What Happens To Your Body During 8 Hours Of Sleep?

4 Min Read | By Chris Clark

Last Modified 19 August 2021   First Added 24 July 2016

This article was written and reviewed in line with our editorial policy.

We are regularly told we all need 8 hours of sleep every night. Unfortunately this is rarely achieved, so we have looked at exactly why 8 hours is the recommended amount of sleep we should all be getting. By examining what happens at every stage of the sleep cycle, we explore the ins and outs of how our body and brain get through the night. We look at how 8 hours of sleep helps us to recover from the exercise of the day before and get ready for a new day, fully refreshed and ready to tackle any new challenge.

What Happens to An Athlete’s Body During 8 Hours of Sleep? – Transcript

We are told that 8 hours’ sleep is what we should all aim to get every night, but why? Here we look at exactly what happens to your body through the night and how athletes benefit from a good night sleep.

Stage 1 (Lasts 1-7 minutes, 5% of the night)

–          Between being awake and falling asleep

–          Light sleep

Stage 2 (Lasts 10-25 minutes, 45% of the night)

–          Onset of sleep

–          Becoming disengaged from surroundings

–          Breathing and heart rate are regular

–          Body temperature drops (so sleeping in a cool room is helpful)

Stage 3 (Lasts 20-40 minutes, 25% of the night)

–          Deepest and most restorative sleep

–          Blood pressure drops

–          Breathing becomes slower

–          Muscles are relaxed

–          Blood supply to muscles increases

–          Tissue growth and repair occurs

–          Energy is restored

–          Hormones are released, such as: Growth hormone, essential for growth and development, including muscle development

Stage 4 ‘REM’ – (Lasts 10-60 minutes, 25% of the night)

REM Sleep (25% of night): First occurs about 90 minutes after falling asleep and recurs about every 90 minutes, getting longer later in the night

–          Provides energy to brain and body

–          Supports daytime performance

–          Brain is active and dreams occur

–          Eyes dart back and forth

–          Body becomes immobile and relaxed, as muscles are turned off

How Does The Body Heal Itself Through Each Stage?

Stage 1

The first stage of sleep is when you are beginning to drift off. Your eyelids are heavy and your head starts to drop. Since you are only drowsy, you may be awoken easily and your brain is quite active. As the sleep cycle repeats during the night, you re-enter this drowsy half-awake, half-asleep stage.

Athletes: Brain activity in stage 1 show a series of tightly packed brain wave patterns associated with muscle memory and ‘logging’ movements learned during the day.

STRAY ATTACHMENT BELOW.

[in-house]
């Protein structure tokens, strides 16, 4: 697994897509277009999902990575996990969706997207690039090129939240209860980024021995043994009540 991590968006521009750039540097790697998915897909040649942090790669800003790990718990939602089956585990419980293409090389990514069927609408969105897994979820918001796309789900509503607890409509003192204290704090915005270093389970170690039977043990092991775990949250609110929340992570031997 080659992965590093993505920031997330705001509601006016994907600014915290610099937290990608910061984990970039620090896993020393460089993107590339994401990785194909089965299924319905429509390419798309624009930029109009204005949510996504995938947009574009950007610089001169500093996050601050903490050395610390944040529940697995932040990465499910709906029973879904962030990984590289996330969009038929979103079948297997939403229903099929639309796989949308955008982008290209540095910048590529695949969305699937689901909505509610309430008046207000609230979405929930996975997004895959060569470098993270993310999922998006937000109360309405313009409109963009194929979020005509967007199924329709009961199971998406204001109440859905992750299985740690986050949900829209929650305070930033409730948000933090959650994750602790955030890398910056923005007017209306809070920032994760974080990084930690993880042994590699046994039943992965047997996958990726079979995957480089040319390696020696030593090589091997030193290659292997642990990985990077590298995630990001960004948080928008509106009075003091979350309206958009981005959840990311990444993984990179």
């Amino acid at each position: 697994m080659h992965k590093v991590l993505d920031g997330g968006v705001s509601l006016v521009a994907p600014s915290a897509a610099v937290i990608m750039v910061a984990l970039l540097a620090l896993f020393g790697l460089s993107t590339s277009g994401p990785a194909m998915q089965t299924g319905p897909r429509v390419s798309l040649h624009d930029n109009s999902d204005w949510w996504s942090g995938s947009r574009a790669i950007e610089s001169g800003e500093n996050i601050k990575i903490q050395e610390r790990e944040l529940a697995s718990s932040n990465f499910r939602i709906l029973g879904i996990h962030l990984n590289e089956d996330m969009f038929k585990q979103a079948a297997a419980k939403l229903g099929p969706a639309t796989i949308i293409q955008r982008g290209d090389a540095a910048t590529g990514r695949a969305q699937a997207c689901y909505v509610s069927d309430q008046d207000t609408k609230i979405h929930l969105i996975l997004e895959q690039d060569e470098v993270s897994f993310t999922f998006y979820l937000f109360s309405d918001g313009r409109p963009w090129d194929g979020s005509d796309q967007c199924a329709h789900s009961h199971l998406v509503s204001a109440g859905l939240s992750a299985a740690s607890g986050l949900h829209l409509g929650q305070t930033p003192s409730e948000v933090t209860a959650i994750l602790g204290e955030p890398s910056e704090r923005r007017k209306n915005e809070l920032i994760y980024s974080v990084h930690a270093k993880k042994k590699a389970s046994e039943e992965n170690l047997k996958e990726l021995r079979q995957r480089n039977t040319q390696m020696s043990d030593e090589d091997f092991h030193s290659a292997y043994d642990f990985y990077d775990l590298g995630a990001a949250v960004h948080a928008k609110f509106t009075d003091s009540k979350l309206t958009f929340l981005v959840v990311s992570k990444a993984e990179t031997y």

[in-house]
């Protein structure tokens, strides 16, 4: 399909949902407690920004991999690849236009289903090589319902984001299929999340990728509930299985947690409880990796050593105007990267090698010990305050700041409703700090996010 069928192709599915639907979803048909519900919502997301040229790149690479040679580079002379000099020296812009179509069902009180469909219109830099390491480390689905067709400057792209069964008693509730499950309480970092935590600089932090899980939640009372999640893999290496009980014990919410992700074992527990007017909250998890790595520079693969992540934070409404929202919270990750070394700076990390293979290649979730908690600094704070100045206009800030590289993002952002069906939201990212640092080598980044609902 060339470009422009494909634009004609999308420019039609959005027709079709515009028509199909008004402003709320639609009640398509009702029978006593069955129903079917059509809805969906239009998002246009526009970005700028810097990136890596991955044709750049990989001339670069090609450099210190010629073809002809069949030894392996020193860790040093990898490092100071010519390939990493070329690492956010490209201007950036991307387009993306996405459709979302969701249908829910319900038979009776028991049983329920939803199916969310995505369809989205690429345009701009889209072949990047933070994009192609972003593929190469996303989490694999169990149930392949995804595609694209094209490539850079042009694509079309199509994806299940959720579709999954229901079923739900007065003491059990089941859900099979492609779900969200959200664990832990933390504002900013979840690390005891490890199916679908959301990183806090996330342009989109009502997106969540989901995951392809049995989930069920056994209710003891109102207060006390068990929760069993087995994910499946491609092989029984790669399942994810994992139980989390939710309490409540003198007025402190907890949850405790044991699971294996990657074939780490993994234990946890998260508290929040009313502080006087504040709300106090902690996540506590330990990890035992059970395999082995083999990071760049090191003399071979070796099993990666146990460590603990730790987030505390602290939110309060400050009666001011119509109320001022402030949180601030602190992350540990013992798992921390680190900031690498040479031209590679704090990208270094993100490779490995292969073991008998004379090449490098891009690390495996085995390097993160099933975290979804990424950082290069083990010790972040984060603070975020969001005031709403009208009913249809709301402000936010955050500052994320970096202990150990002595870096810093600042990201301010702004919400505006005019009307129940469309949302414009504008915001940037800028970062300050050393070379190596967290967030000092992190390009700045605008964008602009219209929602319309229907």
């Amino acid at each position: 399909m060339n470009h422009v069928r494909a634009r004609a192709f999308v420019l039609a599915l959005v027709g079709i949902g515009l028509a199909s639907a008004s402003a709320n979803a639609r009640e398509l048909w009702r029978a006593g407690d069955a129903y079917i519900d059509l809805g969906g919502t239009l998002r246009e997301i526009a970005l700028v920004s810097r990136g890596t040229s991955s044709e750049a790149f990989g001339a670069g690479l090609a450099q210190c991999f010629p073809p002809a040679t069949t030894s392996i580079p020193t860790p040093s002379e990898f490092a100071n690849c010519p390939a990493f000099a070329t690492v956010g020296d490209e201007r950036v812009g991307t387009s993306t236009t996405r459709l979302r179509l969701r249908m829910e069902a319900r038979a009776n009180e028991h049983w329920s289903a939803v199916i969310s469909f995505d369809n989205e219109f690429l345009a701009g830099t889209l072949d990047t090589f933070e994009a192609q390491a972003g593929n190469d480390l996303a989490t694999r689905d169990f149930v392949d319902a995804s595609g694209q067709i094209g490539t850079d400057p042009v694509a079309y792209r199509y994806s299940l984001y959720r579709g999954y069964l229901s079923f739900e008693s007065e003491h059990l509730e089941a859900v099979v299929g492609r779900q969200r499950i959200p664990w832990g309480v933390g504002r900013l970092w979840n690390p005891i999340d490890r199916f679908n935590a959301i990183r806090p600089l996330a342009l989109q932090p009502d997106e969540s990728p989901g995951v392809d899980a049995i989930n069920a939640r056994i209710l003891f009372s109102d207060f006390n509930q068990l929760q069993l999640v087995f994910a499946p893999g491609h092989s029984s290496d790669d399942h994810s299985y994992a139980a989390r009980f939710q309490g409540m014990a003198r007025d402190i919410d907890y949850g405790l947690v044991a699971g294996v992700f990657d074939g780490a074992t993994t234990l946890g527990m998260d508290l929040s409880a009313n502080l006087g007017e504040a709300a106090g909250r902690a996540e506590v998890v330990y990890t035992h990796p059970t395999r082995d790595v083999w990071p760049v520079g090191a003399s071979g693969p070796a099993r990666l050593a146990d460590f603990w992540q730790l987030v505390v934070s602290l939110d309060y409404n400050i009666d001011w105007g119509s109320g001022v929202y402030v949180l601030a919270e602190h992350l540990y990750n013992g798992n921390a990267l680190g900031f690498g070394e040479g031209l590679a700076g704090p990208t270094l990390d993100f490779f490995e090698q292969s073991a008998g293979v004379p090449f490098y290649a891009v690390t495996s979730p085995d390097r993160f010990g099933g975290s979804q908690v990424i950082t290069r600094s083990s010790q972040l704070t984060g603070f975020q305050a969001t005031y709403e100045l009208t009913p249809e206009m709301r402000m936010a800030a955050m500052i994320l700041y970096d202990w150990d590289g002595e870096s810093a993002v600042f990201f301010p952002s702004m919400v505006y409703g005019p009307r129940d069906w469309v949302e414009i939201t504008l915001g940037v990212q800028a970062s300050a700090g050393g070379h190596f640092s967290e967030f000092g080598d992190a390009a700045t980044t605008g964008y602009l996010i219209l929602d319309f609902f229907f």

Stage 2

After a few minutes, your brain activity slows further, and you descend into light sleep. By the time you are in the second phase of sleep, your eyes stop moving, but you are still woken easily.

Athletes: Your body is preparing for a deep sleep in the next stage, it relaxes and starts to produce HGH – the Human Growth hormone. HGH increases the growth of muscle tissue and regulates the body’s metabolism.

Stage 3

As you start to enter this stage, your sleep spindles stop, showing that your brain has entered moderate sleep. This is followed by deep sleep. As you progress through stage-three sleep, you become difficult to wake.

Athletes: HGH floods the body during deep sleep, helping the recovery process and re-energizing muscles. HGH combines with the activation of the parasympathetic nervous system to support your immune system function and metabolism throughout the day. The hormones Prolactin is released during deep sleep and has anti-inflammatory properties which are thought to be important for recovery of joints.

Stage 4 ‘REM’

After deep sleep, your brain starts to perk up. Most dreams happen here. Your muscles are temporarily paralysed, and your eyes dart back and forth, giving this stage its name, rapid eye movement (REM) sleep.

Athletes: During sleep, extra oxygen is supplied to the muscles and this assists in the breakdown of lactic acid. When you aren’t getting enough sleep, lactic acid builds up in the muscles causing knotted “trigger points” to form. During sleep your body also heals any minor tears which occur in the muscles during the day. Without adequate sleep, you get behind in your healing, and problems build up.

Sleep Cycles

Your body makes an incredible journey through the night as it progresses through each stage, the graph below shows how the body makes the most of a good night sleep.

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